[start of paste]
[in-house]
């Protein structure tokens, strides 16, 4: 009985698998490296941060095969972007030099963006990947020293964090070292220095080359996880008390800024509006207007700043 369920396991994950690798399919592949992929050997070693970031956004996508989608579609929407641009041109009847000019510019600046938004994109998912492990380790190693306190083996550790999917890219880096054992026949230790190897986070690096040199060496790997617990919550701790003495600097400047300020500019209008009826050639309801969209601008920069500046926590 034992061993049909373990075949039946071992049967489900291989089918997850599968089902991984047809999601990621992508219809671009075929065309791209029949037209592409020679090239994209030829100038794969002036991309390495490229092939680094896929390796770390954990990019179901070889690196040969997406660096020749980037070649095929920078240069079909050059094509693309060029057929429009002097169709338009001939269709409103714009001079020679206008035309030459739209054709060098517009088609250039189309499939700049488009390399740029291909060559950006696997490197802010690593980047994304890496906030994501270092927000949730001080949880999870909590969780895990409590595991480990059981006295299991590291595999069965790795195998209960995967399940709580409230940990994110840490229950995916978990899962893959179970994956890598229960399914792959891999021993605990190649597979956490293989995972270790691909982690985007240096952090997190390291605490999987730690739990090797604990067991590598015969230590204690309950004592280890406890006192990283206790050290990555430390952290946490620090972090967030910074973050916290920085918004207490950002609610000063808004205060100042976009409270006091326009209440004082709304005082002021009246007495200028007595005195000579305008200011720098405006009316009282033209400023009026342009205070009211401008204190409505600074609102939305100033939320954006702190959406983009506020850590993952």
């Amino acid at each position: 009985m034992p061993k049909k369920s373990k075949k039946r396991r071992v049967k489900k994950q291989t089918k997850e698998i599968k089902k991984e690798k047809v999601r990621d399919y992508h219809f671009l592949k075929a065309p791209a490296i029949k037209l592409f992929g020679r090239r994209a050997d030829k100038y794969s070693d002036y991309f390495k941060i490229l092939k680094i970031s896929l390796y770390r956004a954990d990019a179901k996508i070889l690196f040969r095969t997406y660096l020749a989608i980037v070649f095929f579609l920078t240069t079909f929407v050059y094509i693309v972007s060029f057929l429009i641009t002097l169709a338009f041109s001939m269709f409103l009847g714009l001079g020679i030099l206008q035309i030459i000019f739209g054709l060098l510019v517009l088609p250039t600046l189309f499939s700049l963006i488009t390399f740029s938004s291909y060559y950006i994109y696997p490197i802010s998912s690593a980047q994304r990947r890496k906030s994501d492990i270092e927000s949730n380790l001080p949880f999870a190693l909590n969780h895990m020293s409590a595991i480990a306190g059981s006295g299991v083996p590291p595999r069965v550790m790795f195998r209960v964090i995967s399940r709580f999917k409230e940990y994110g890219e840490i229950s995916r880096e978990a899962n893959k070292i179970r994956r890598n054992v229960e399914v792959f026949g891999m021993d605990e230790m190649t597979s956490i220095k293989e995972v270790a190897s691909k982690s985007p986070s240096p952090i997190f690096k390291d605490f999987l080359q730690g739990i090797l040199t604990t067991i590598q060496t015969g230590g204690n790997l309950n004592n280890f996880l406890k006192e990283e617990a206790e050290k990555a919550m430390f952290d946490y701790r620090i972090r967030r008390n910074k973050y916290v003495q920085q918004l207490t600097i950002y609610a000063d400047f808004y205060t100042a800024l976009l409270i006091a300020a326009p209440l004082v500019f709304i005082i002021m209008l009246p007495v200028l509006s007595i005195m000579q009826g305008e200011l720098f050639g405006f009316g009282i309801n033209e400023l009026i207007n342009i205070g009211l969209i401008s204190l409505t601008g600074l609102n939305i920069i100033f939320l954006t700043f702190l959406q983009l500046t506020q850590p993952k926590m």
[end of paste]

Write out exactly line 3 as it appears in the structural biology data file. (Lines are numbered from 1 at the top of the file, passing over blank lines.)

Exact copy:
């Amino acid at each position: 009985m034992p061993k049909k369920s373990k075949k039946r396991r071992v049967k489900k994950q291989t089918k997850e698998i599968k089902k991984e690798k047809v999601r990621d399919y992508h219809f671009l592949k075929a065309p791209a490296i029949k037209l592409f992929g020679r090239r994209a050997d030829k100038y794969s070693d002036y991309f390495k941060i490229l092939k680094i970031s896929l390796y770390r956004a954990d990019a179901k996508i070889l690196f040969r095969t997406y660096l020749a989608i980037v070649f095929f579609l920078t240069t079909f929407v050059y094509i693309v972007s060029f057929l429009i641009t002097l169709a338009f041109s001939m269709f409103l009847g714009l001079g020679i030099l206008q035309i030459i000019f739209g054709l060098l510019v517009l088609p250039t600046l189309f499939s700049l963006i488009t390399f740029s938004s291909y060559y950006i994109y696997p490197i802010s998912s690593a980047q994304r990947r890496k906030s994501d492990i270092e927000s949730n380790l001080p949880f999870a190693l909590n969780h895990m020293s409590a595991i480990a306190g059981s006295g299991v083996p590291p595999r069965v550790m790795f195998r209960v964090i995967s399940r709580f999917k409230e940990y994110g890219e840490i229950s995916r880096e978990a899962n893959k070292i179970r994956r890598n054992v229960e399914v792959f026949g891999m021993d605990e230790m190649t597979s956490i220095k293989e995972v270790a190897s691909k982690s985007p986070s240096p952090i997190f690096k390291d605490f999987l080359q730690g739990i090797l040199t604990t067991i590598q060496t015969g230590g204690n790997l309950n004592n280890f996880l406890k006192e990283e617990a206790e050290k990555a919550m430390f952290d946490y701790r620090i972090r967030r008390n910074k973050y916290v003495q920085q918004l207490t600097i950002y609610a000063d400047f808004y205060t100042a800024l976009l409270i006091a300020a326009p209440l004082v500019f709304i005082i002021m209008l009246p007495v200028l509006s007595i005195m000579q009826g305008e200011l720098f050639g405006f009316g009282i309801n033209e400023l009026i207007n342009i205070g009211l969209i401008s204190l409505t601008g600074l609102n939305i920069i100033f939320l954006t700043f702190l959406q983009l500046t506020q850590p993952k926590m």